Published : Friday, February 6, 2015 | 12:46 PM
The owl is a carnivore. In fact it eats only live prey. What’s especially interesting about the owl is that not all of what it eats is broken down. It swallows the entire mouse, vole, shrew, or bird that it consumes. After the owl digests what it can, it then ejects an elongated pellet of the remaining bird or animal parts from its mouth onto the forest floor. Scientists have collected these pellets for the purpose of examining them.
Students in Mrs. Ryan’s class thought the pellets would be very interesting to study and dissect. The class prepared by watching videos of owl pellets being dissected by others. Soon after, a delivery of dissection kits containing sterilized owl pellets arrived. The fourth-graders were VERY excited to don their gloves and goggles and begin the work of opening the pellets.
The thought of examining something from the inside of an owl was a bit off-putting at first, but all those thoughts disappeared when the anticipated kits were handed out. Within a few moments of working in the lab, students excitedly shared things like, “I’ve got a skull!”, “Mrs. Ryan, what’s this?”, “These bones are so small.”, “This must have been a bird.”, “The teeth are orange.”, and “Is this a tail?”.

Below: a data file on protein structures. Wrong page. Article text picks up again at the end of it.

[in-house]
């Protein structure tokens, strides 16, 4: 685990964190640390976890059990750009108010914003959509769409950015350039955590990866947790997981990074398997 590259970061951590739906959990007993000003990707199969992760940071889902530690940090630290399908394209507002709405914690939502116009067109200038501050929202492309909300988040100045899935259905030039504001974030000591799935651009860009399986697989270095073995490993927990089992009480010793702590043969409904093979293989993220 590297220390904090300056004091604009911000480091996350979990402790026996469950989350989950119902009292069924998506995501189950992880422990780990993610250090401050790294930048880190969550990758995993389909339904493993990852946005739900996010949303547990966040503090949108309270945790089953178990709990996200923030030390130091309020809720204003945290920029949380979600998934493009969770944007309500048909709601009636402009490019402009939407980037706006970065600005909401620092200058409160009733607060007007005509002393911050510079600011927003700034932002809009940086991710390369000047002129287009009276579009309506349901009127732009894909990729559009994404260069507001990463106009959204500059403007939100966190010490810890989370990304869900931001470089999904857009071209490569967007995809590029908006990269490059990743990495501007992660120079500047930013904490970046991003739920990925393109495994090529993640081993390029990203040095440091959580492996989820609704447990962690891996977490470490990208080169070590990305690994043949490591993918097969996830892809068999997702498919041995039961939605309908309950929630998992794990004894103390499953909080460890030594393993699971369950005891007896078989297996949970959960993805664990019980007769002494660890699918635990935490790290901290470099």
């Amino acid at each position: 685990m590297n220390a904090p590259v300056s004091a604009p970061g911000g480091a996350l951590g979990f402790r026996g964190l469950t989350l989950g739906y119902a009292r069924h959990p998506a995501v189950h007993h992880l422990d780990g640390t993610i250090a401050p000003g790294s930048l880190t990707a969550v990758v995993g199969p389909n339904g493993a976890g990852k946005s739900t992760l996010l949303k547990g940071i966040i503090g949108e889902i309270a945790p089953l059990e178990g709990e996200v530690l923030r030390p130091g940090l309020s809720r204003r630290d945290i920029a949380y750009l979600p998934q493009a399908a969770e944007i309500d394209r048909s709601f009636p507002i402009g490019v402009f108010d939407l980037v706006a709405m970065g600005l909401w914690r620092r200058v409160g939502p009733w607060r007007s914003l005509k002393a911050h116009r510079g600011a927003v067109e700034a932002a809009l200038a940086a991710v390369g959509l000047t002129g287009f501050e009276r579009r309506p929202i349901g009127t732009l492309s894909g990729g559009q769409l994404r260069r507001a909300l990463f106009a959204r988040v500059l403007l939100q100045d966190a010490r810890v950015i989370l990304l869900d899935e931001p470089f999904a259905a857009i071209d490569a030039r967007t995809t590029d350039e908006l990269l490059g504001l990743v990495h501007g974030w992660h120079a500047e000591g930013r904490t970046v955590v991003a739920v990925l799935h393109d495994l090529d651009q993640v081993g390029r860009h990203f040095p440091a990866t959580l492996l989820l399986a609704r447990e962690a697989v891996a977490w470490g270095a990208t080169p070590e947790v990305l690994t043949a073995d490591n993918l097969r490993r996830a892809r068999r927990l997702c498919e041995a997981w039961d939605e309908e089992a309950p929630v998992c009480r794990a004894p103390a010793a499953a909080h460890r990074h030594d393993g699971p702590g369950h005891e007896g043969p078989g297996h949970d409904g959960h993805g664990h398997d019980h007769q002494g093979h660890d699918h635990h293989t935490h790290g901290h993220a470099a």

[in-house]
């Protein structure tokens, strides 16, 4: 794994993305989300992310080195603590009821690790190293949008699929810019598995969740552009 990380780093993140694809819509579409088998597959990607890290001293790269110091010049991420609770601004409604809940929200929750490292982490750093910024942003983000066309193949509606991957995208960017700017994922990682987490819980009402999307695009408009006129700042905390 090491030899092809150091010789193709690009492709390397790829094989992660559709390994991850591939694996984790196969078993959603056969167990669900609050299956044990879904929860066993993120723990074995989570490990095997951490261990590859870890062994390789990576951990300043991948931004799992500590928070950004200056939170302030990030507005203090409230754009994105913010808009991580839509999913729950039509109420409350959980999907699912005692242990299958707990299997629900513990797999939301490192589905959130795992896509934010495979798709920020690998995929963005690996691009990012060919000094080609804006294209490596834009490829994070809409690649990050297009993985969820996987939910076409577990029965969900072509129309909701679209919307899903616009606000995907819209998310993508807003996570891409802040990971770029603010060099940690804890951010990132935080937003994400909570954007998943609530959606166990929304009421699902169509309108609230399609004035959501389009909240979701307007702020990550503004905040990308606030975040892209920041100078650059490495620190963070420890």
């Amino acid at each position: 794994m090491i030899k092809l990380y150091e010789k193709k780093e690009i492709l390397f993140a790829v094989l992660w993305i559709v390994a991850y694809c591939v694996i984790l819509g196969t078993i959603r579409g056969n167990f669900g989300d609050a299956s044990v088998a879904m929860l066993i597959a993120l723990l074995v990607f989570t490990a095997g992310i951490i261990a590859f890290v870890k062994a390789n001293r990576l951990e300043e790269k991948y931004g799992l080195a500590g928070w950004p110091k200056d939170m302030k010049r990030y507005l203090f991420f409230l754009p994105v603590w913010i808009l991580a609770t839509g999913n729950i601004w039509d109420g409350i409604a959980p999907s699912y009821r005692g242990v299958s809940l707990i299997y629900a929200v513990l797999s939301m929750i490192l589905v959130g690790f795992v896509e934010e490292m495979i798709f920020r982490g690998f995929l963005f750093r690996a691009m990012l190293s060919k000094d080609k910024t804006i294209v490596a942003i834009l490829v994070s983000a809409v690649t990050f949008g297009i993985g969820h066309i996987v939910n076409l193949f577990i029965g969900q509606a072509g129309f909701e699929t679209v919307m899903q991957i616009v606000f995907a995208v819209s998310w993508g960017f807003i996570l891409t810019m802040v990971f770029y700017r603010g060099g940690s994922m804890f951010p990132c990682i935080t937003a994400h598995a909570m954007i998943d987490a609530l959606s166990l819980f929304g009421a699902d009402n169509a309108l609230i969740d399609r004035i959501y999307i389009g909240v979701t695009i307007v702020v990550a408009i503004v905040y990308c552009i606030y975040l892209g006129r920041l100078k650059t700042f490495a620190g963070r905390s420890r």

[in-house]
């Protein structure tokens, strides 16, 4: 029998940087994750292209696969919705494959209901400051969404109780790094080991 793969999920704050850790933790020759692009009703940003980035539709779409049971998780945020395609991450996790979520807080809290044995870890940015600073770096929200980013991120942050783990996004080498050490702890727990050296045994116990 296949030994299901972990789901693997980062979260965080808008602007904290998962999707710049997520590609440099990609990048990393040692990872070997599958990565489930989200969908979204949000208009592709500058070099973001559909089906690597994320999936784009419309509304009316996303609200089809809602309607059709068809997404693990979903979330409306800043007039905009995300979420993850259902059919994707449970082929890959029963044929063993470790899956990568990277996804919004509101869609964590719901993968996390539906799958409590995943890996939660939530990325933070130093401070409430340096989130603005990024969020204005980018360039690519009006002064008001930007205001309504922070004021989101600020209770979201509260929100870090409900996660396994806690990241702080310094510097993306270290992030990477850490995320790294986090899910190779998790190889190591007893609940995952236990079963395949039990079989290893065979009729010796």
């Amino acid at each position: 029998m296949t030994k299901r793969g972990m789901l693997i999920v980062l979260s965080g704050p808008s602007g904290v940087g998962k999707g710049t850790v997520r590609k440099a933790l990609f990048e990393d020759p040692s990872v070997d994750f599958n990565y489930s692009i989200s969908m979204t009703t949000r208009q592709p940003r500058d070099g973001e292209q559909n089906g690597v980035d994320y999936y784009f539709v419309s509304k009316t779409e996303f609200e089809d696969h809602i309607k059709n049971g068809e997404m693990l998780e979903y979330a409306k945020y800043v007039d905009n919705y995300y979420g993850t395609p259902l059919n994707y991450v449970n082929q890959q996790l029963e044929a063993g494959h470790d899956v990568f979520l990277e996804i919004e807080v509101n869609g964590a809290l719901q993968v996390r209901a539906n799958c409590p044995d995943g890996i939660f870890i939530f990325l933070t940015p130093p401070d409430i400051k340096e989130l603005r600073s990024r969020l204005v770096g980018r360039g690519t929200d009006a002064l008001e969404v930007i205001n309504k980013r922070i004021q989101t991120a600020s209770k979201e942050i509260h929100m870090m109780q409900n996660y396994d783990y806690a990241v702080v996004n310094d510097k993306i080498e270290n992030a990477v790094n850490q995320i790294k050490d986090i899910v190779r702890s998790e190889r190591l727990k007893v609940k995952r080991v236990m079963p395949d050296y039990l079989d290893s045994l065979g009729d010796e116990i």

Some students had to improvise with pellets that were too dry and hard to work with. After figuring out that they could soak them a bit in water, they were soon back in business using the tweezers, pick, and the hand lens to find more treasure. To see the animal bones more clearly, they spent time afterwards cleaning the fur and debris off the bones.
The next part of the lesson is to examine the bones and assemble them into a skeleton matching one of the rodents (or bird) on our charts. They will work to recreate one of the creatures and glue the skeleton to display board.
To see more photos from the activity, click here.
Clairbourn School, 8400 Huntington Drive, San Gabriel, (626) 286-3108 or visit www.clairbourn.org.